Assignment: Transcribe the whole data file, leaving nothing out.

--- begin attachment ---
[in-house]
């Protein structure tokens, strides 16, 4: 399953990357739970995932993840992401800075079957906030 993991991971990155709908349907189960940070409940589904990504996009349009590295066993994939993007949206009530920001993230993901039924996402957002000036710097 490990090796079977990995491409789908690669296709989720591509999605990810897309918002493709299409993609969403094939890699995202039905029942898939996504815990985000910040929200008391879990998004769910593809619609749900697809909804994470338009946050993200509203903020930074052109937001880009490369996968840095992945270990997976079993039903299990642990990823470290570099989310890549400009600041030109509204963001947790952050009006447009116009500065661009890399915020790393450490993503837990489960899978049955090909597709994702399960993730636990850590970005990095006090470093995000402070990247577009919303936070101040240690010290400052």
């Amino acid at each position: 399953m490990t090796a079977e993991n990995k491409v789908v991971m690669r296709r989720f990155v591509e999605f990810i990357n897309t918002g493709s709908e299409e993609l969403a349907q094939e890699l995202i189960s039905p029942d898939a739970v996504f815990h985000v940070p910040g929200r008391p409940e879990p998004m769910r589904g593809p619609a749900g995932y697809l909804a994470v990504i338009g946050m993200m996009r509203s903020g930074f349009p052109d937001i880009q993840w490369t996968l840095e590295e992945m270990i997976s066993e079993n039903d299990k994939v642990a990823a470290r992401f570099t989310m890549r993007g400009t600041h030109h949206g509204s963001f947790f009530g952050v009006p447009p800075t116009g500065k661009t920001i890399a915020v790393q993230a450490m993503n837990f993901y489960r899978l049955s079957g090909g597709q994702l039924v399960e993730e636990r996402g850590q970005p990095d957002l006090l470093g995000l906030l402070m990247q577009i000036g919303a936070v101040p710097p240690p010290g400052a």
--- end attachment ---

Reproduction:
[in-house]
């Protein structure tokens, strides 16, 4: 399953990357739970995932993840992401800075079957906030 993991991971990155709908349907189960940070409940589904990504996009349009590295066993994939993007949206009530920001993230993901039924996402957002000036710097 490990090796079977990995491409789908690669296709989720591509999605990810897309918002493709299409993609969403094939890699995202039905029942898939996504815990985000910040929200008391879990998004769910593809619609749900697809909804994470338009946050993200509203903020930074052109937001880009490369996968840095992945270990997976079993039903299990642990990823470290570099989310890549400009600041030109509204963001947790952050009006447009116009500065661009890399915020790393450490993503837990489960899978049955090909597709994702399960993730636990850590970005990095006090470093995000402070990247577009919303936070101040240690010290400052």
């Amino acid at each position: 399953m490990t090796a079977e993991n990995k491409v789908v991971m690669r296709r989720f990155v591509e999605f990810i990357n897309t918002g493709s709908e299409e993609l969403a349907q094939e890699l995202i189960s039905p029942d898939a739970v996504f815990h985000v940070p910040g929200r008391p409940e879990p998004m769910r589904g593809p619609a749900g995932y697809l909804a994470v990504i338009g946050m993200m996009r509203s903020g930074f349009p052109d937001i880009q993840w490369t996968l840095e590295e992945m270990i997976s066993e079993n039903d299990k994939v642990a990823a470290r992401f570099t989310m890549r993007g400009t600041h030109h949206g509204s963001f947790f009530g952050v009006p447009p800075t116009g500065k661009t920001i890399a915020v790393q993230a450490m993503n837990f993901y489960r899978l049955s079957g090909g597709q994702l039924v399960e993730e636990r996402g850590q970005p990095d957002l006090l470093g995000l906030l402070m990247q577009i000036g919303a936070v101040p710097p240690p010290g400052a």